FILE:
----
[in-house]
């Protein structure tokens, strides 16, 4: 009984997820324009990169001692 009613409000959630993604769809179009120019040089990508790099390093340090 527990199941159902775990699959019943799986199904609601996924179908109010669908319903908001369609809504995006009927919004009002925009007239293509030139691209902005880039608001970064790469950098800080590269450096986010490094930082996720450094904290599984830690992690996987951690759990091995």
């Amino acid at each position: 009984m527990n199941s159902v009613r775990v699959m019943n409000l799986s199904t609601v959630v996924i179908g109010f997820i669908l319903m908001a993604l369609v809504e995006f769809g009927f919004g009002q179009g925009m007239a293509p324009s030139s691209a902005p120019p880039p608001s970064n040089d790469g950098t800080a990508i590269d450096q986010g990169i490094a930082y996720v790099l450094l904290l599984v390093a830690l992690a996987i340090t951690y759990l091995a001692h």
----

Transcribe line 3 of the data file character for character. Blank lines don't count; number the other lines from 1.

């Amino acid at each position: 009984m527990n199941s159902v009613r775990v699959m019943n409000l799986s199904t609601v959630v996924i179908g109010f997820i669908l319903m908001a993604l369609v809504e995006f769809g009927f919004g009002q179009g925009m007239a293509p324009s030139s691209a902005p120019p880039p608001s970064n040089d790469g950098t800080a990508i590269d450096q986010g990169i490094a930082y996720v790099l450094l904290l599984v390093a830690l992690a996987i340090t951690y759990l091995a001692h």